Sami Kallio: Yes they do, and they, somebody who knows that they want to be better but they are not yet, so somebody they trust. Triers are really, and I said already, Doers are the extension of your IT support services. So if you get Doers, be happy, they will help you with the others automatically. So, I think many organisations we service are thinking when we start to talk about end-user experience, you're thinking that maybe we are not good at serving those untechnical people, but that seems not to be the case, typically. It is the Doers that you should be concentrating on more if you have to choose. So to have talented, skillful agents in the first line, to be able to meet the demands of these Doers, because if you are able to do that then they are supporting you and helping the others to use your services as well.
Pasi Nikkanen: And I think one question that they often get, because we have a benchmark, we have the Happiness Score, sometimes a new customer is asking that, "Hey, can we have this industry benchmark?" And I think what the profiles do is that, because it's more like, it doesn't matter which industry you're working, your employees are working on, it really matters the culture, what type of employees you have. So I think the profiles a really good way of showing that this is actually what you should be doing, because I know we have companies with ... Almost the same industry, but they have totally different profile distributions. So they would actually, they wouldn't learn from each other, each other's benchmark.
Sami Kallio: And, it's ... The industry is the third biggest influencer here. There is, where is where the employees are from, so the country, so depending on which country you're from you are rating services a different way because of the culture. Then it's about this how skillful people, IT skills is the more ... it has a bigger influence here on how you rate services and how you think about them than the, do I try to do it myself or not, that's the second one. After that it's the industry thing.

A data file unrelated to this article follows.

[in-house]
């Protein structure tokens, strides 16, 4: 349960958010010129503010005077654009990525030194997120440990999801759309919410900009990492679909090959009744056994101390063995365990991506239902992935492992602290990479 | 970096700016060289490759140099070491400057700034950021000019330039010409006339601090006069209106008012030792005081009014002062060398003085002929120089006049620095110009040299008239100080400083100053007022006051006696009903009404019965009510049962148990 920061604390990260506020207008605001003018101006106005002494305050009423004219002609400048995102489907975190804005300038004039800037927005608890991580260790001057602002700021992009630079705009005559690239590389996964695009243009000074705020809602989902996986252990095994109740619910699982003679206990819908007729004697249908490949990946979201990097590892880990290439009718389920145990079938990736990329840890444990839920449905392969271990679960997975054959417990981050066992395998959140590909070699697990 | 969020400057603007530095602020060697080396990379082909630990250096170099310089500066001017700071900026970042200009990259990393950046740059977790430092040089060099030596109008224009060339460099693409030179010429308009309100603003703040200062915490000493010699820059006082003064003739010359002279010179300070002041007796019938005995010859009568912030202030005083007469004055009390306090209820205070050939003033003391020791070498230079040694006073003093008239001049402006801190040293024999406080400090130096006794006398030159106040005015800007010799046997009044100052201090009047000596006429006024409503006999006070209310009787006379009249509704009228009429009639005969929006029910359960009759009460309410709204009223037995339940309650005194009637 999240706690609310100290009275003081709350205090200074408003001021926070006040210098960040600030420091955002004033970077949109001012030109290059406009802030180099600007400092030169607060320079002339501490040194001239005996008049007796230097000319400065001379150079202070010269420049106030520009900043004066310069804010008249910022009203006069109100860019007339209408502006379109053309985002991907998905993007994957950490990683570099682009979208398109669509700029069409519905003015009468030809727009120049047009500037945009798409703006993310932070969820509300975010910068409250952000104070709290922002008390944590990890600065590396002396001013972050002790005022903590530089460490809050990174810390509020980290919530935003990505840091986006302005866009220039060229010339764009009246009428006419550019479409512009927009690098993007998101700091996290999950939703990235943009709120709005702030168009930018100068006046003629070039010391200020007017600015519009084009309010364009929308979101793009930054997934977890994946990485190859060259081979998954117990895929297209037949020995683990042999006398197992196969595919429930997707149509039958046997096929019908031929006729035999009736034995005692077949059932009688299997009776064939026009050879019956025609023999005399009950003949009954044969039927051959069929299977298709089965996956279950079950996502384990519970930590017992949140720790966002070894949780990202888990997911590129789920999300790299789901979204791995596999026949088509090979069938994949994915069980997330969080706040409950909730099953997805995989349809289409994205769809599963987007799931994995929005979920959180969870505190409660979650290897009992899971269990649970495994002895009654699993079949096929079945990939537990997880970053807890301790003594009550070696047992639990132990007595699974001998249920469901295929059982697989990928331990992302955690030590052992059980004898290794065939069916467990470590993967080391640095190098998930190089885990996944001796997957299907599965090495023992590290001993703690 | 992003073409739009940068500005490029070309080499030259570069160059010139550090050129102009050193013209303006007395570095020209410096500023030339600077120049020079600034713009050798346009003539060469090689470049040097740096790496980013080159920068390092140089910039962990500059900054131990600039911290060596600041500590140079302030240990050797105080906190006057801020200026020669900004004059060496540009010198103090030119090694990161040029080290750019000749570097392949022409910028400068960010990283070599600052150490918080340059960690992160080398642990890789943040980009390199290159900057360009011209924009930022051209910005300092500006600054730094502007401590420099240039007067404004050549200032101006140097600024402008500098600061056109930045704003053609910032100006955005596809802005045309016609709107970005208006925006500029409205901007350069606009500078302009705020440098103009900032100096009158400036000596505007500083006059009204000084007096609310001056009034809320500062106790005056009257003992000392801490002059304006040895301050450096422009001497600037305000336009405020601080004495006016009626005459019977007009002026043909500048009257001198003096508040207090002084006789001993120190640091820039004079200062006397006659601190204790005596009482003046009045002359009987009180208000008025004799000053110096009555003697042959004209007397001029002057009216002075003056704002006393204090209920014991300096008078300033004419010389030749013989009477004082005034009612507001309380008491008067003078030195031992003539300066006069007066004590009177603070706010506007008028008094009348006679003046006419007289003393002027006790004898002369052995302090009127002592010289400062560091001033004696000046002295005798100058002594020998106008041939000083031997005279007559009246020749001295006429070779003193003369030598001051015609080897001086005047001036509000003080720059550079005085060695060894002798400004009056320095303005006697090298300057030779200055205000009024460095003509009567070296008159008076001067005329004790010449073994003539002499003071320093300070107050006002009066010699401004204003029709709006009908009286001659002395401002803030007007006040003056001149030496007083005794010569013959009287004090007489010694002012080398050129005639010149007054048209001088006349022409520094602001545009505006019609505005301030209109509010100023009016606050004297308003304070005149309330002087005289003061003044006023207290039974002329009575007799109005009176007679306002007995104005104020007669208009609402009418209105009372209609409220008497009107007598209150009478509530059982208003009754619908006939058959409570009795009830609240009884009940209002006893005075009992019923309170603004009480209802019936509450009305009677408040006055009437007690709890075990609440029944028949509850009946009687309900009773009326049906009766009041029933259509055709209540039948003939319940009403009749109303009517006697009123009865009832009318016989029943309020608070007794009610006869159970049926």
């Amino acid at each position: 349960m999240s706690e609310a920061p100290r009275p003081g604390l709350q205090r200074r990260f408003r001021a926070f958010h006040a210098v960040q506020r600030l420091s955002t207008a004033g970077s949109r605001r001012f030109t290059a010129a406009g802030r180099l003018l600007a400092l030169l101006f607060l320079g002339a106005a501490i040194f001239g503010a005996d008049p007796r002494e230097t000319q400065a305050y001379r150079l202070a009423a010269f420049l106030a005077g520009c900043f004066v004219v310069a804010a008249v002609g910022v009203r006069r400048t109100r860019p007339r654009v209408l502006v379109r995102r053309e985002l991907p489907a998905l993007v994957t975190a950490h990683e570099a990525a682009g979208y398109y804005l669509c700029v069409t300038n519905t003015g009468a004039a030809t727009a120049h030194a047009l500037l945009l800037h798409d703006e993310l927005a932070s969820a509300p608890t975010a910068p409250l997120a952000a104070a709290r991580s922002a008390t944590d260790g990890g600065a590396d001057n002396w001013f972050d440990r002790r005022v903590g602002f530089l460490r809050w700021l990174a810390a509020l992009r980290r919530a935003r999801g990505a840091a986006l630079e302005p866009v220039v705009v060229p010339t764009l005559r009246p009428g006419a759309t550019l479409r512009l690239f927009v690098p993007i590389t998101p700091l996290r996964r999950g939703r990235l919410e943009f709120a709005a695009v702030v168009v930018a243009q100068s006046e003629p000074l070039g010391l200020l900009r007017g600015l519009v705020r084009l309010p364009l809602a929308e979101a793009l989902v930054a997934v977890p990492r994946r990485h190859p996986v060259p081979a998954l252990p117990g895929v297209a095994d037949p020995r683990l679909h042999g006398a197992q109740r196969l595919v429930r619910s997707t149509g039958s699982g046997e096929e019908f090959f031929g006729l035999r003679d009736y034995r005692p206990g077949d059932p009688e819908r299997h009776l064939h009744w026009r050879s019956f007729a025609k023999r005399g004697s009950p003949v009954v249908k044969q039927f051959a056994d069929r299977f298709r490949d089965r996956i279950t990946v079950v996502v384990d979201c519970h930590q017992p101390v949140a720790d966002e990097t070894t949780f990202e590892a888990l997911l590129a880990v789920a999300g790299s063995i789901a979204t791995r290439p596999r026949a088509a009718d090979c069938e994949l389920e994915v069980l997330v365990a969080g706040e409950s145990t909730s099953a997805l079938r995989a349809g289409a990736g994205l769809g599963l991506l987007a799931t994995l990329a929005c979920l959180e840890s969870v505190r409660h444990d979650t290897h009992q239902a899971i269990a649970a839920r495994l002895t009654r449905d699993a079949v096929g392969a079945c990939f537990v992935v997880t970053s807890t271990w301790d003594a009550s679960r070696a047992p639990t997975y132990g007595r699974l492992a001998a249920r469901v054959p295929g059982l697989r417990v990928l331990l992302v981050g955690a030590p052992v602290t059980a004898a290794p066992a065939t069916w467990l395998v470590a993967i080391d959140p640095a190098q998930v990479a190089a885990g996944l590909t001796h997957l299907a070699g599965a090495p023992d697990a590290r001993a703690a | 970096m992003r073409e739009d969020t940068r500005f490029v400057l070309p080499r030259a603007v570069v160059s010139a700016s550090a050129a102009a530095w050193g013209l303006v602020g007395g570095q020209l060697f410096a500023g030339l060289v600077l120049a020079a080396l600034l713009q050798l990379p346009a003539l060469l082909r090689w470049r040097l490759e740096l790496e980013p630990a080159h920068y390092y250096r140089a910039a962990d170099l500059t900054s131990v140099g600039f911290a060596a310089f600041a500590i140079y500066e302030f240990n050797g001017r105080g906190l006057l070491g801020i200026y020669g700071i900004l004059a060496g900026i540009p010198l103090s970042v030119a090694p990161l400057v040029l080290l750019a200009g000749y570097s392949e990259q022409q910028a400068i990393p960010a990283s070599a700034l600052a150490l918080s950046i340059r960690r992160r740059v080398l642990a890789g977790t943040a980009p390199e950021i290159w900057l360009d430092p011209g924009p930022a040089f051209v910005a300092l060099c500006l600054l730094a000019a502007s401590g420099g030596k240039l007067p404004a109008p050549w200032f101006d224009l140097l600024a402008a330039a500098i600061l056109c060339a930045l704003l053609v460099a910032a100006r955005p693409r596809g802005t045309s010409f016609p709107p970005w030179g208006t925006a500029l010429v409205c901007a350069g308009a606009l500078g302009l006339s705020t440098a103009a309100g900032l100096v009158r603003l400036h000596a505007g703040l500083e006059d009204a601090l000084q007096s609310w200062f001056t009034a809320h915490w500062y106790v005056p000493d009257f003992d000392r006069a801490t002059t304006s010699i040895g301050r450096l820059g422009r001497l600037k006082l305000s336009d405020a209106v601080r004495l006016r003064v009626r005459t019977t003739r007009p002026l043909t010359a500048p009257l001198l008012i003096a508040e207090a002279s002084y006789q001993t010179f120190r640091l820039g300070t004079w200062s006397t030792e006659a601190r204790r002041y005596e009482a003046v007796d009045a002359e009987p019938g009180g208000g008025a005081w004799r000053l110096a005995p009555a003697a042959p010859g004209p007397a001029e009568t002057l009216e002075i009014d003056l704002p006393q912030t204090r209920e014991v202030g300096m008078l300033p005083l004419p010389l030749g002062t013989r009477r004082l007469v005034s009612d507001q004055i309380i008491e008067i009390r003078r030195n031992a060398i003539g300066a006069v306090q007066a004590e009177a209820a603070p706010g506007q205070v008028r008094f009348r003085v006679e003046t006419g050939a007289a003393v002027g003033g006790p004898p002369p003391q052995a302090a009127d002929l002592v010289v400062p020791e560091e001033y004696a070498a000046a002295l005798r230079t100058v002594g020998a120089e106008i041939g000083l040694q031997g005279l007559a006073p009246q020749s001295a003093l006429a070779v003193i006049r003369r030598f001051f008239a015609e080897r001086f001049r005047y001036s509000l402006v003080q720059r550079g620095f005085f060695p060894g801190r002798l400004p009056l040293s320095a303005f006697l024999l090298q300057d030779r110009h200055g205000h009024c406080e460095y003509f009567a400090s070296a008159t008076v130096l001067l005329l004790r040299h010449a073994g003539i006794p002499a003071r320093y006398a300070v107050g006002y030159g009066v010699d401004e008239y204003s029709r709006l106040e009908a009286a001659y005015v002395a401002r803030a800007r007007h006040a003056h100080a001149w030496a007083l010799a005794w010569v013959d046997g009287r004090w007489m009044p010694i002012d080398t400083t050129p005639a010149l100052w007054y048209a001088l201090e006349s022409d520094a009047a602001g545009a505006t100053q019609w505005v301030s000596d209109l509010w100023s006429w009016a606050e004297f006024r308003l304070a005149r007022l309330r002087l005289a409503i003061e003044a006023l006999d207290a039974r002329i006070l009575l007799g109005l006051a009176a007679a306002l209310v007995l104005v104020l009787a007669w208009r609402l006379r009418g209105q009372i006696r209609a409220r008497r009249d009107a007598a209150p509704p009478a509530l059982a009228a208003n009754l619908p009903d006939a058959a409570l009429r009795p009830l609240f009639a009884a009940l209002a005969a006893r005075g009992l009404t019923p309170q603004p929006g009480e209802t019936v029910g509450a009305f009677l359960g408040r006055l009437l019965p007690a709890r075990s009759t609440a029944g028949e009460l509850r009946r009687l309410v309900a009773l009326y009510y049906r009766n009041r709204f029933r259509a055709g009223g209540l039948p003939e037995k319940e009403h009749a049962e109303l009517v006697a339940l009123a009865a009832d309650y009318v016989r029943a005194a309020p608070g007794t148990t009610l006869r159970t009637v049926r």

Pasi Nikkanen: All right, but that was our IT Support Profiles, and if you want to learn more, we actually have a free eBook that you can down from our website, so if you go to the Happiness Score page, there's this link that download the ebook on the profiles. So then you can read, so everything you saw on the video, you heard on the podcast, you can actually download the whole material and read it yourself. So, I think we encourage you also to use it, even though you wouldn't be having our product in use.
Sami Kallio: And also, try this: Talk about these profiles with your agents, that's always lovely thing to do because those guys, they know these people exist and they can start to name exactly certain people to these roles immediately, so this is just kind of giving them a language of a thing they already knew and now they can start to, kind of, react and work with these profiles a bit differently.
Pasi Nikkanen: All right, I hope you enjoyed this episode. Next time I think we'll find something else to talk about. Please go and check on the blog, HappyToday, and you'll see what is coming up in the future. Thank you guys.
Sami Kallio: Thanks.